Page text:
In her journey through life, the female gender, (when lucky enough to be spared, as female foetuses are still being aborted in some societies), is often subjected to all types of problems. Chief among these is exposure to violence. At least one out of three girls and women worldwide has been beaten or sexually abused in her lifetime. Consequently, they suffer sexual and reproductive health consequences, including forced marriages and unwanted pregnancies, unsafe abortions resulting in deaths, traumatic fistula, and higher risks of sexually transmitted infections and HIV. Not too long ago in Lagos, a senior secondary school student with an ambition of becoming a medical doctor, was forcibly married off to an older man, who had defiled her before being rescued by the state Ministry of Women Affairs And Poverty Alleviation. Also in Kano State, a 14 year old girl reportedly poisoned her husband because she was forced to marry him.

Violence against women can be physical, sexual or psychological. Other types can be in form of neglect and abandonment and economic disempowerment. Physical violence can occur both in private and in public and it includes, but not limited to such acts as slapping, kicking, stabbing, shooting, hitting, pouring acid or any corrosive substance and in extreme case, murder. Other forms are harmful traditional practices and female genital mutilation.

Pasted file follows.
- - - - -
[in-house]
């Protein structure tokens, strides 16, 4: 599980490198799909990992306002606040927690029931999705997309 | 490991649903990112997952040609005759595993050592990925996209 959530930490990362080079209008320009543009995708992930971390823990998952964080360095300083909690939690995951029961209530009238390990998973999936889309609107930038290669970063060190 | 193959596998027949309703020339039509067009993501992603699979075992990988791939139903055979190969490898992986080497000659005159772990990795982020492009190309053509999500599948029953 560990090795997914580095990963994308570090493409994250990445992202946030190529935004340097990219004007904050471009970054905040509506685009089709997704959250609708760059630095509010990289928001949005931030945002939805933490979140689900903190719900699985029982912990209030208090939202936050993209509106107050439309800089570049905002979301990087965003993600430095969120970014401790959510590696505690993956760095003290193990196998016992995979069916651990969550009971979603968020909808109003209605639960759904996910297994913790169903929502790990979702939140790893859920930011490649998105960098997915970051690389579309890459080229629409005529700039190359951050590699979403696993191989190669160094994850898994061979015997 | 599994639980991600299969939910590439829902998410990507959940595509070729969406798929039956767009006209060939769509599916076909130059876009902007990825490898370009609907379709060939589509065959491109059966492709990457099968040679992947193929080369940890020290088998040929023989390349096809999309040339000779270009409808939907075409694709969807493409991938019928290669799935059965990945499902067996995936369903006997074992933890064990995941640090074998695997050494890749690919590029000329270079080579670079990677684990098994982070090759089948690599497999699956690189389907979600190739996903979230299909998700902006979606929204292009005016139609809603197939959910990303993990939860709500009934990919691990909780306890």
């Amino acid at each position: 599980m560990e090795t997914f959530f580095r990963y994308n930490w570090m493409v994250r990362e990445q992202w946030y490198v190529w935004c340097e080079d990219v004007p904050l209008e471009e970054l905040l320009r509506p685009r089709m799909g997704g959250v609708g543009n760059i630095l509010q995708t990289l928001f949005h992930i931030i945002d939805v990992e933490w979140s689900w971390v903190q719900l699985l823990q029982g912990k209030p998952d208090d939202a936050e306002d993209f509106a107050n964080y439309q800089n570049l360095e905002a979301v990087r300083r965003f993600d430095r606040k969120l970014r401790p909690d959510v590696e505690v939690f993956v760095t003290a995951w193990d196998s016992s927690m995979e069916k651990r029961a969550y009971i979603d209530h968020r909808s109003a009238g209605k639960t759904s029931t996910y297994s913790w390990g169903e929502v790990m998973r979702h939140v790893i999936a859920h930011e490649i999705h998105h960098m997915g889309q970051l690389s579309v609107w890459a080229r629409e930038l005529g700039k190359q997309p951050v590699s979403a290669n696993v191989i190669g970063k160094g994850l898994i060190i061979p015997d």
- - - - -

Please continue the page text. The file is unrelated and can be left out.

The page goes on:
It is a common practice these days for husbands to turn their spouses to punching bags and often  vent their anger and frustrations on them. They label their wives as witches whenever they experience downturn in their economic lives or lose their jobs. Consequently, the wives suffer for the situations they did not partake in inventing in the first place. In most cases, the charlatans turned prophets and spiritualists are the major culprits. Similarly, if a woman earns more than the man, there may be conflicts in the home leading to domestic violence because the man may be feeling inferior and may believe the only way to assert his authority in the home is by becoming violent.

Sexual violence, on the other hand, is the abuse of women’s bodily integrity and this includes incest, indecent assault of young girls, rape, sexual harassment and child pornography .Incest which had hitherto been an abomination in Africa, in the olden days , is now common as even fathers now sexually abuse their young daughters.

But, perhaps, the most common form of sexual violence against the women folk is rape. Rape is having sex with a woman without her consent. Today, the rape epidemic in our society reflects the extent to which women’s human rights are flagrantly being threatened. Our laws and collective attitudes toward this weapon of domination and repression call to question not only our sense of justice but our level of civilization. Like a scourge, the regular cases of reported rape in the country’s media and confirmed statistics from some states are threatening to smother the essence of the society. Each day, the media are a washed with weird stories with varying degrees of ludicrousness ; from child defilement to the rape of old women. Nobody, not even infants is safe from the evil rampage of these randy felons on the prowl.